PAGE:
A mnemonic for the relationships between the sine, cosine and tangent functions to the lengths of the "opposite", "adjacent", and "hypoteneuse" sides of a right triangle. (The way it was told to me, "Sohcahtoa" was the name of a mathematician Indian chief.)

SOH: Sine = Opposite / Hypoteneuse
CAH: Cosine = Adjacent / Hypoteneuse
TOA: Tangent = Opposite / Adjacent

Okay, so imagine that there are two squaws, each of them with their respective sons. There is a third squaw, Sohcahtoa, without a son. Each is sitting on an animal hide.

The son of the squaw on the deer hide weighs 130lbs. The son of the squaw on the elk hide weighs 120lbs. Sohcahtoa, sitting on a hippopotamus hide, weighs 250lbs.

So the squaw on the hippopotamus is equal to the sons of the squaws on the other two hides.

There you go. The Pythagorean theorem, done with Sohcahtoa.

PS: I always learned it "Oscar Had A Heap Of Apples, Sam Carried Them." The decoding is the same, but in a more nonsensical order. The first two letters (O and H) match the S in "Sam", for Sine = Opposite over Hypotenuse.

Source is my faulty memory of my 9th grade geometry book.

A slightly altered version of mdwyer's tale of the squaw of Sohcahtoa.

A tribe of Native Americans generally referred to their womenfolk by the animal hide with which they made their blankets. Thus, one woman might be known as Squaw of Buffalo Hide, while another may be known as Squaw of Deer Hide. This tribe had a particularly large and strong woman with a unique animal hide for her blanket. She was known as Squaw of Hippopotamus Hide, and she was as strong and powerful as the animal from which she made her blanket.

Each year, she entered the tribal wrestling contest, and easily defeated all challengers, male or female. As the men of the tribe admired her strength and power, this made many of the other women of the tribe quite jealous. So one year, two of them decided to enter their sons into the tournament as a team. The Chief of the tribe agreed.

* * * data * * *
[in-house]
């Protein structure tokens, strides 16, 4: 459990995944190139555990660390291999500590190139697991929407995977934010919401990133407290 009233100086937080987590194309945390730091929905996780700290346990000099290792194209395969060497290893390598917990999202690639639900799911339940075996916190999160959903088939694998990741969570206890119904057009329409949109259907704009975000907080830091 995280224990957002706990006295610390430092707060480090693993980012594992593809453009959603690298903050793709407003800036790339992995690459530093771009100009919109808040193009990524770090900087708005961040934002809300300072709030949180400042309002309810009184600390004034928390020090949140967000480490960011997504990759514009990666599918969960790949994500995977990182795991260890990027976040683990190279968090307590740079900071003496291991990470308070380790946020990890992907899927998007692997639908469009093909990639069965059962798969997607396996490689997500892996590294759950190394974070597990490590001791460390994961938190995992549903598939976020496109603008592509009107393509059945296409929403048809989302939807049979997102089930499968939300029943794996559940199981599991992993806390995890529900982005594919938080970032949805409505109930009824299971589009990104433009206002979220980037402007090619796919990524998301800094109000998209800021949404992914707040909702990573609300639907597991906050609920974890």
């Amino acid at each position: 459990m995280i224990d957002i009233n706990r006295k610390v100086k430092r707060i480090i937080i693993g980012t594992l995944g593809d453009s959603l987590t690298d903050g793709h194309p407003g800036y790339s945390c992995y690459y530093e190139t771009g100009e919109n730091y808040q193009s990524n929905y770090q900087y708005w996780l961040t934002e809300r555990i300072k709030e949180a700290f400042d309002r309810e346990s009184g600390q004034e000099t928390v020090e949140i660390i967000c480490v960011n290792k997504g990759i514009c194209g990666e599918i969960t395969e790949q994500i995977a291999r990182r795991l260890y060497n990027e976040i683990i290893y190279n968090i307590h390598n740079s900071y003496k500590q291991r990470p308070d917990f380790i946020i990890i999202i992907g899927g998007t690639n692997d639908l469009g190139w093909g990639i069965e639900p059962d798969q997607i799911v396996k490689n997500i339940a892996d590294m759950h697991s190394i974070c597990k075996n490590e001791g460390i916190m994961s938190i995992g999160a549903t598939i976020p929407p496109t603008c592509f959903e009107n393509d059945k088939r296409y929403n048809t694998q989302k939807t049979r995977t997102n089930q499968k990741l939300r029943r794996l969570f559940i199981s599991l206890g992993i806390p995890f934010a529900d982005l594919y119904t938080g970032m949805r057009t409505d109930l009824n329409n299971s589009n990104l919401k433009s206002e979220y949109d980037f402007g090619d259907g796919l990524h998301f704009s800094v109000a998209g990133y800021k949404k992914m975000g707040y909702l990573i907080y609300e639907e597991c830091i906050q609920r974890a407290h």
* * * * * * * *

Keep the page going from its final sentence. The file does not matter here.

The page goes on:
As luck would have it, the team met the squaw in the final. As the match began, it became clear that the squaw had finally met her match. The two sons wrestled and struggled as much as they could, but they could not bring her down. Likewise, the squaw did not give in, and tried unsuccessfully to become champion again. Finally, the Chief intervened and declared that, in the interests of health and safety, the match was to be terminated and the winner would be decided by himself. With that, he retired to his teepee.

For days, the Chief could not pick a winner. While the two young men had matched the squaw's power, the Chief found it difficult force the squaw to relinquish her championship. After all, it had taken two men to finally provide her with a decent challenge. What to do? Then the Chief remembered Pythagoras, a visitor from Greece who was staying with the tribe for a while. Pythagoras sat down in the Chief's teepee, thinking, and after a few moments, it came to him. He exited the teepee, called the tribe to assembly, and announced his decision:

"The Squaw of the Hippopotamus is equal to the sons of the squaws of the other two hides."

Source: Mensa Maths Wizard for Kids (1998)

By the way, another way to remember SOHCAHTOA would be:

• Some
• Old
• Hairy (or heavy)
• Cows
• Are
• Hairier (or heavier)
• Than
• Others
• Are

Then again, you can also just say to yourself "Soccer-toe-ah."